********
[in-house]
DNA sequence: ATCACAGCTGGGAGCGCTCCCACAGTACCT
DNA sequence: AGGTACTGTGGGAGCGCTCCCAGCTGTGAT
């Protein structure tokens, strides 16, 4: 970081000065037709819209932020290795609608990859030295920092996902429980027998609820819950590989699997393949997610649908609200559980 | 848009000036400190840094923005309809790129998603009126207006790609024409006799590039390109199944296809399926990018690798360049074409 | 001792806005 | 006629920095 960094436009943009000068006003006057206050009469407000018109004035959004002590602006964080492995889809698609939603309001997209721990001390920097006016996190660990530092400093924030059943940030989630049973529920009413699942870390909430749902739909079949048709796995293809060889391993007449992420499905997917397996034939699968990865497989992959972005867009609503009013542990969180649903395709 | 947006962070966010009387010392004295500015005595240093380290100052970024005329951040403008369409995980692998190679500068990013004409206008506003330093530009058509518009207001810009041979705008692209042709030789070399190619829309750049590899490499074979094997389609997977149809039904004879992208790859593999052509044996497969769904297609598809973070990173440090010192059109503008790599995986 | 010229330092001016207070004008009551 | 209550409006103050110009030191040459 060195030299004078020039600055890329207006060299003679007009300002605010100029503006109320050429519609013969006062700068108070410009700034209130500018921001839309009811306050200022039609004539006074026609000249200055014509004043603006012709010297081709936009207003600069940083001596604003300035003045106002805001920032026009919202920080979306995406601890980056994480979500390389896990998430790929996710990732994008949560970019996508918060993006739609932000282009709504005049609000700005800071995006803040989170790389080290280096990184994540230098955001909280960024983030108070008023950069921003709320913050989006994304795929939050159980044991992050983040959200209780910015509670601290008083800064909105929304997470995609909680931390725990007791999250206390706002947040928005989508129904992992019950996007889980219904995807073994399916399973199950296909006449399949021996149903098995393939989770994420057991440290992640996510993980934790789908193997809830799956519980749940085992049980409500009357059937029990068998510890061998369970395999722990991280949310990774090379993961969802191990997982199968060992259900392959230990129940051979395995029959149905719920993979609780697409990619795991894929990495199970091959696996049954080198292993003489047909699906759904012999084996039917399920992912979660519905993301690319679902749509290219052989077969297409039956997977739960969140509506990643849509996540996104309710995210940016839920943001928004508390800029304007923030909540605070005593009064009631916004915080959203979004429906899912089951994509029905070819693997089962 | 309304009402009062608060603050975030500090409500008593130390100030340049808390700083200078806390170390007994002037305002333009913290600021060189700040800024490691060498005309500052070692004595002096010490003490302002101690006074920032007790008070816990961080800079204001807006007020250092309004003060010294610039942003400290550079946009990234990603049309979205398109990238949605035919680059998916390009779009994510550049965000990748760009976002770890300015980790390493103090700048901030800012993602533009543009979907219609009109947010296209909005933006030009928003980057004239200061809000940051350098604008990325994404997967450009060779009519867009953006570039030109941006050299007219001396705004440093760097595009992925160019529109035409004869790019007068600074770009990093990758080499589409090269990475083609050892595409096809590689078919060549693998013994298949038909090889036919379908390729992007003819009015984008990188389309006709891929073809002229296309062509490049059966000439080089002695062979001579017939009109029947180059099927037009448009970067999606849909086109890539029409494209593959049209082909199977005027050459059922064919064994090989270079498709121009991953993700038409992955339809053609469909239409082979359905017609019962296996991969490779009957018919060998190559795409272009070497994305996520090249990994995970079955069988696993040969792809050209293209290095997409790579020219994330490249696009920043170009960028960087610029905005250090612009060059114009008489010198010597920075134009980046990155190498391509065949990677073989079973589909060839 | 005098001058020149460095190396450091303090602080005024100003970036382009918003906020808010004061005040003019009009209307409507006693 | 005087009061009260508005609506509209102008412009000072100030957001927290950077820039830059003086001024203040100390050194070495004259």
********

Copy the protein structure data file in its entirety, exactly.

[in-house]
DNA sequence: ATCACAGCTGGGAGCGCTCCCACAGTACCT
DNA sequence: AGGTACTGTGGGAGCGCTCCCAGCTGTGAT
């Protein structure tokens, strides 16, 4: 970081000065037709819209932020290795609608990859030295920092996902429980027998609820819950590989699997393949997610649908609200559980 | 848009000036400190840094923005309809790129998603009126207006790609024409006799590039390109199944296809399926990018690798360049074409 | 001792806005 | 006629920095 960094436009943009000068006003006057206050009469407000018109004035959004002590602006964080492995889809698609939603309001997209721990001390920097006016996190660990530092400093924030059943940030989630049973529920009413699942870390909430749902739909079949048709796995293809060889391993007449992420499905997917397996034939699968990865497989992959972005867009609503009013542990969180649903395709 | 947006962070966010009387010392004295500015005595240093380290100052970024005329951040403008369409995980692998190679500068990013004409206008506003330093530009058509518009207001810009041979705008692209042709030789070399190619829309750049590899490499074979094997389609997977149809039904004879992208790859593999052509044996497969769904297609598809973070990173440090010192059109503008790599995986 | 010229330092001016207070004008009551 | 209550409006103050110009030191040459 060195030299004078020039600055890329207006060299003679007009300002605010100029503006109320050429519609013969006062700068108070410009700034209130500018921001839309009811306050200022039609004539006074026609000249200055014509004043603006012709010297081709936009207003600069940083001596604003300035003045106002805001920032026009919202920080979306995406601890980056994480979500390389896990998430790929996710990732994008949560970019996508918060993006739609932000282009709504005049609000700005800071995006803040989170790389080290280096990184994540230098955001909280960024983030108070008023950069921003709320913050989006994304795929939050159980044991992050983040959200209780910015509670601290008083800064909105929304997470995609909680931390725990007791999250206390706002947040928005989508129904992992019950996007889980219904995807073994399916399973199950296909006449399949021996149903098995393939989770994420057991440290992640996510993980934790789908193997809830799956519980749940085992049980409500009357059937029990068998510890061998369970395999722990991280949310990774090379993961969802191990997982199968060992259900392959230990129940051979395995029959149905719920993979609780697409990619795991894929990495199970091959696996049954080198292993003489047909699906759904012999084996039917399920992912979660519905993301690319679902749509290219052989077969297409039956997977739960969140509506990643849509996540996104309710995210940016839920943001928004508390800029304007923030909540605070005593009064009631916004915080959203979004429906899912089951994509029905070819693997089962 | 309304009402009062608060603050975030500090409500008593130390100030340049808390700083200078806390170390007994002037305002333009913290600021060189700040800024490691060498005309500052070692004595002096010490003490302002101690006074920032007790008070816990961080800079204001807006007020250092309004003060010294610039942003400290550079946009990234990603049309979205398109990238949605035919680059998916390009779009994510550049965000990748760009976002770890300015980790390493103090700048901030800012993602533009543009979907219609009109947010296209909005933006030009928003980057004239200061809000940051350098604008990325994404997967450009060779009519867009953006570039030109941006050299007219001396705004440093760097595009992925160019529109035409004869790019007068600074770009990093990758080499589409090269990475083609050892595409096809590689078919060549693998013994298949038909090889036919379908390729992007003819009015984008990188389309006709891929073809002229296309062509490049059966000439080089002695062979001579017939009109029947180059099927037009448009970067999606849909086109890539029409494209593959049209082909199977005027050459059922064919064994090989270079498709121009991953993700038409992955339809053609469909239409082979359905017609019962296996991969490779009957018919060998190559795409272009070497994305996520090249990994995970079955069988696993040969792809050209293209290095997409790579020219994330490249696009920043170009960028960087610029905005250090612009060059114009008489010198010597920075134009980046990155190498391509065949990677073989079973589909060839 | 005098001058020149460095190396450091303090602080005024100003970036382009918003906020808010004061005040003019009009209307409507006693 | 005087009061009260508005609506509209102008412009000072100030957001927290950077820039830059003086001024203040100390050194070495004259």